22
Mar
07

Equinox

Today was the first full day of spring. It’s the vernal equinox — in the northern hemisphere, at least.

The word “equinox” reminds me of two things. The first is my birthday, because it falls around, and sometimes smack dab on, the autumnal equinox, six months opposite the vernal.

Equinox    
Galileo was close.
[nasa.gov]

The second is Matthew Modine, because he was in a movie called Equinox in the mid-’90s, which I never saw. I had a big crush on him as a lad. Oh, how I loved to watch him jump rope in Vision Quest. As a kid I found those one-piece wrestler get-ups to be pretty … evocative.

Technically, the equinox is one of two times during the year when day and night are the same length all over because the sun is directly above the equator. You can read more about it and find head-aching terms like “ecliptic equator” and “celestial equator.” All it really means is that we now have a reason to be impatient with the weather for every day we go lower than 60° F. It’s spring, dammit!

I wonder what you would see at the poles on the equinox. Twenty-four hours of sunset?

Pretty close, according to what I read on Wikipedia, which I have no reason at present to doubt. As far as I can figure, we’d see 24 hours of just-before-sunset. These astro-mathematical models work for perfect spheres with no atmosphere in cold, empty space. But real life isn’t so simple. Apparently, day is always longer than night. Because the sun is a huge ball of fire in space, not a single point, when it sinks halfway down past the horizon it’s still day time. Also, because the atmosphere refracts light, it will actually bend the sun’s rays around the curvature of the earth, which is why you can still see for a few minutes after the sun sets.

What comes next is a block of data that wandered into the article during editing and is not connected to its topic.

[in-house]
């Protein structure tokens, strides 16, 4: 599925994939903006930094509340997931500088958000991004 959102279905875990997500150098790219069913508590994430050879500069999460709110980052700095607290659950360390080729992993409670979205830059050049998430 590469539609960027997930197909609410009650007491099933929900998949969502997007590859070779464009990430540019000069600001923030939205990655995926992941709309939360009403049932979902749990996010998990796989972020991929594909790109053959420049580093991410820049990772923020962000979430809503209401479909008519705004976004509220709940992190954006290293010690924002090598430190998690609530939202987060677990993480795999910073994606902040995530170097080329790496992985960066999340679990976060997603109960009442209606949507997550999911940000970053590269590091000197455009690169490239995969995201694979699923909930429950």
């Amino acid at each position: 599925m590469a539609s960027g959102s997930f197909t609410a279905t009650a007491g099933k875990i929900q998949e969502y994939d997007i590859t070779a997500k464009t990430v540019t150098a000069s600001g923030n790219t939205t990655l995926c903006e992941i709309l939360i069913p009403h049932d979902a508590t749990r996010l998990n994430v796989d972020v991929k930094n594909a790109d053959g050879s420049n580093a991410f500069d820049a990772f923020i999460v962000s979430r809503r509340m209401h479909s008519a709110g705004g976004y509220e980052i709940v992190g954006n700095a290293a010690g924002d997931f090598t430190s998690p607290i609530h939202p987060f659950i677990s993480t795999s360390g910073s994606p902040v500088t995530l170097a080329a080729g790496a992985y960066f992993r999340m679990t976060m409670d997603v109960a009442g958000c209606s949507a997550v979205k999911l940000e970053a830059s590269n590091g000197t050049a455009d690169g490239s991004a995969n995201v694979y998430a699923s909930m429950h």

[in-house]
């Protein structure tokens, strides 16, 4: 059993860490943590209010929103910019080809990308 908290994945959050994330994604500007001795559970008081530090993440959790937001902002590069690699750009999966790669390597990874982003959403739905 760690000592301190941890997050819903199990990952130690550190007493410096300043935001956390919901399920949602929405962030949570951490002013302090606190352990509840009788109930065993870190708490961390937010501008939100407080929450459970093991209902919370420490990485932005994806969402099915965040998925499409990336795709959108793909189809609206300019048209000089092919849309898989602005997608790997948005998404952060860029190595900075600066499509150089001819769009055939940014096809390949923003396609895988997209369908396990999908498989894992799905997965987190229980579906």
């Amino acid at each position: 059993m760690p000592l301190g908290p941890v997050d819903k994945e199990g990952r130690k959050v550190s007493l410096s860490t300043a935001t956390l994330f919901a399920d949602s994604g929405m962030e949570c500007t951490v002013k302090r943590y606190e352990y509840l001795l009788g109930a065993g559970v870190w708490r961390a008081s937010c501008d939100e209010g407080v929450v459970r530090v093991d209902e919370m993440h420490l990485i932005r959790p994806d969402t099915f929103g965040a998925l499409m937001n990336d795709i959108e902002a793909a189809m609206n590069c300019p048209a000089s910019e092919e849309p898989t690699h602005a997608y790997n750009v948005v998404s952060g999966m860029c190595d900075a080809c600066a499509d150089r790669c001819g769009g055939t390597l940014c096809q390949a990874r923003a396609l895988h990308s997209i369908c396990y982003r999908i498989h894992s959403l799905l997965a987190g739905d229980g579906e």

It’s a good thing the poles aren’t so hospitable to humans, or we’d have a heck of a time getting to work on time.

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